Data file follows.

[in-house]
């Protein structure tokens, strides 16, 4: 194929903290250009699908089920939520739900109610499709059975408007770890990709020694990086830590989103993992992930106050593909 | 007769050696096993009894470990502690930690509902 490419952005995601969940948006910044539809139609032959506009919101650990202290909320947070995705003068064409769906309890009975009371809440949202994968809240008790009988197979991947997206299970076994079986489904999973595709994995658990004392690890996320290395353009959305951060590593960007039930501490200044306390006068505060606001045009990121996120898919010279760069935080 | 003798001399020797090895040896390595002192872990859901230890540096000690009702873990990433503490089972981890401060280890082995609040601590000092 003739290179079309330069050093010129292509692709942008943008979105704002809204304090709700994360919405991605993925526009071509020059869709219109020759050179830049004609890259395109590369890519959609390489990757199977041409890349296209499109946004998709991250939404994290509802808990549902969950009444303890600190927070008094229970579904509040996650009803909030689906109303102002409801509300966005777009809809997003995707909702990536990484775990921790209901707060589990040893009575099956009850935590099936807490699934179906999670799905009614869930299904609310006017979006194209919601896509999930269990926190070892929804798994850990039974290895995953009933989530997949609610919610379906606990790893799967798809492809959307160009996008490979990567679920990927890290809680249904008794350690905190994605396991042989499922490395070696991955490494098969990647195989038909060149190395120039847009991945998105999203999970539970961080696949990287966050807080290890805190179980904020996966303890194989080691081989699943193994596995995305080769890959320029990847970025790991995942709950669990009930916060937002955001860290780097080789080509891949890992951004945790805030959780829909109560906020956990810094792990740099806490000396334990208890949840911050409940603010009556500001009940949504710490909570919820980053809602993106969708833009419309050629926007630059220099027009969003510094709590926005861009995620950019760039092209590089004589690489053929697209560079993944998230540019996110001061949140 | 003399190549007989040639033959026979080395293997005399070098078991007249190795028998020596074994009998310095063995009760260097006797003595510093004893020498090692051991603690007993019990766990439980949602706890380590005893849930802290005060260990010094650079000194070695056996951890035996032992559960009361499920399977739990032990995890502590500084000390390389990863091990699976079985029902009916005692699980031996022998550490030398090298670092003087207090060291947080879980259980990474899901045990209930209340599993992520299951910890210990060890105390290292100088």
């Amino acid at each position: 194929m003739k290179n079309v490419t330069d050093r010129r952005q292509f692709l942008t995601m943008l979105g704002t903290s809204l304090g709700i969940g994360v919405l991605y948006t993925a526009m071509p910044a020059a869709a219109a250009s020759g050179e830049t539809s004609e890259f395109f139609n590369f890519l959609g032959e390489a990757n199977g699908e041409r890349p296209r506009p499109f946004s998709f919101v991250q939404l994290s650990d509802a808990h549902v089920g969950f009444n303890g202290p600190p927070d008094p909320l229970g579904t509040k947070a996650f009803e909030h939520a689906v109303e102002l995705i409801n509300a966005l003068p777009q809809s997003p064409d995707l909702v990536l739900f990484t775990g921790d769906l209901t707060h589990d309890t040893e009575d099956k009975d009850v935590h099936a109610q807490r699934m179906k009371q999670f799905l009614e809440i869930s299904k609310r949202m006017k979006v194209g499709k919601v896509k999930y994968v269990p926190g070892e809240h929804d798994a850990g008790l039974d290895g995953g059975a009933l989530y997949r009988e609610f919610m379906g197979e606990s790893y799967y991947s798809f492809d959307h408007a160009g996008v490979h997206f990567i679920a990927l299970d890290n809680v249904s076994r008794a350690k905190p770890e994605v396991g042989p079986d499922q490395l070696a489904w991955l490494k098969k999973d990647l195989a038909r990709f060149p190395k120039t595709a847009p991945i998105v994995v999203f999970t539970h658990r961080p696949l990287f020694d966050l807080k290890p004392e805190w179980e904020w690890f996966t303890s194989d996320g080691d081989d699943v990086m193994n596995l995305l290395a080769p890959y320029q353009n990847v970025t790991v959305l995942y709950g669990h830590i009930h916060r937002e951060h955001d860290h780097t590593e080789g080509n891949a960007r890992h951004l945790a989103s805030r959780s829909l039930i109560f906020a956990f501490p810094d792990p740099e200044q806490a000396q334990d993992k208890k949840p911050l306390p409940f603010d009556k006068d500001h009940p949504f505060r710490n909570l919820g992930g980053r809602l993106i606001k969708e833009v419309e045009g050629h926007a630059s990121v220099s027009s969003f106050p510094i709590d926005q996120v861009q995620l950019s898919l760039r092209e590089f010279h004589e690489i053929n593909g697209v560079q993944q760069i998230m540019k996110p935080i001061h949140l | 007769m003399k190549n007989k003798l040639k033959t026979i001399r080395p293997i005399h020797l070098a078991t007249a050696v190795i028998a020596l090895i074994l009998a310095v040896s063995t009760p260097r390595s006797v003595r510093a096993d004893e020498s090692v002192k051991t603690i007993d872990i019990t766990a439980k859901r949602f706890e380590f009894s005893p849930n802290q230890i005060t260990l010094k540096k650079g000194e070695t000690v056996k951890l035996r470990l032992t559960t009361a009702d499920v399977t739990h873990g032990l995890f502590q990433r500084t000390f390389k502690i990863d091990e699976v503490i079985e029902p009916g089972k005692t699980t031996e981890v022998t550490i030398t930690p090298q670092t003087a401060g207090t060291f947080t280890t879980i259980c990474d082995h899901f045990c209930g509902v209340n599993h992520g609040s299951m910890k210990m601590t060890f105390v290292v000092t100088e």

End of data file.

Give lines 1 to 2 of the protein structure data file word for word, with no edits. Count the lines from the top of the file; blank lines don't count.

[in-house]
């Protein structure tokens, strides 16, 4: 194929903290250009699908089920939520739900109610499709059975408007770890990709020694990086830590989103993992992930106050593909 | 007769050696096993009894470990502690930690509902 490419952005995601969940948006910044539809139609032959506009919101650990202290909320947070995705003068064409769906309890009975009371809440949202994968809240008790009988197979991947997206299970076994079986489904999973595709994995658990004392690890996320290395353009959305951060590593960007039930501490200044306390006068505060606001045009990121996120898919010279760069935080 | 003798001399020797090895040896390595002192872990859901230890540096000690009702873990990433503490089972981890401060280890082995609040601590000092 003739290179079309330069050093010129292509692709942008943008979105704002809204304090709700994360919405991605993925526009071509020059869709219109020759050179830049004609890259395109590369890519959609390489990757199977041409890349296209499109946004998709991250939404994290509802808990549902969950009444303890600190927070008094229970579904509040996650009803909030689906109303102002409801509300966005777009809809997003995707909702990536990484775990921790209901707060589990040893009575099956009850935590099936807490699934179906999670799905009614869930299904609310006017979006194209919601896509999930269990926190070892929804798994850990039974290895995953009933989530997949609610919610379906606990790893799967798809492809959307160009996008490979990567679920990927890290809680249904008794350690905190994605396991042989499922490395070696991955490494098969990647195989038909060149190395120039847009991945998105999203999970539970961080696949990287966050807080290890805190179980904020996966303890194989080691081989699943193994596995995305080769890959320029990847970025790991995942709950669990009930916060937002955001860290780097080789080509891949890992951004945790805030959780829909109560906020956990810094792990740099806490000396334990208890949840911050409940603010009556500001009940949504710490909570919820980053809602993106969708833009419309050629926007630059220099027009969003510094709590926005861009995620950019760039092209590089004589690489053929697209560079993944998230540019996110001061949140 | 003399190549007989040639033959026979080395293997005399070098078991007249190795028998020596074994009998310095063995009760260097006797003595510093004893020498090692051991603690007993019990766990439980949602706890380590005893849930802290005060260990010094650079000194070695056996951890035996032992559960009361499920399977739990032990995890502590500084000390390389990863091990699976079985029902009916005692699980031996022998550490030398090298670092003087207090060291947080879980259980990474899901045990209930209340599993992520299951910890210990060890105390290292100088």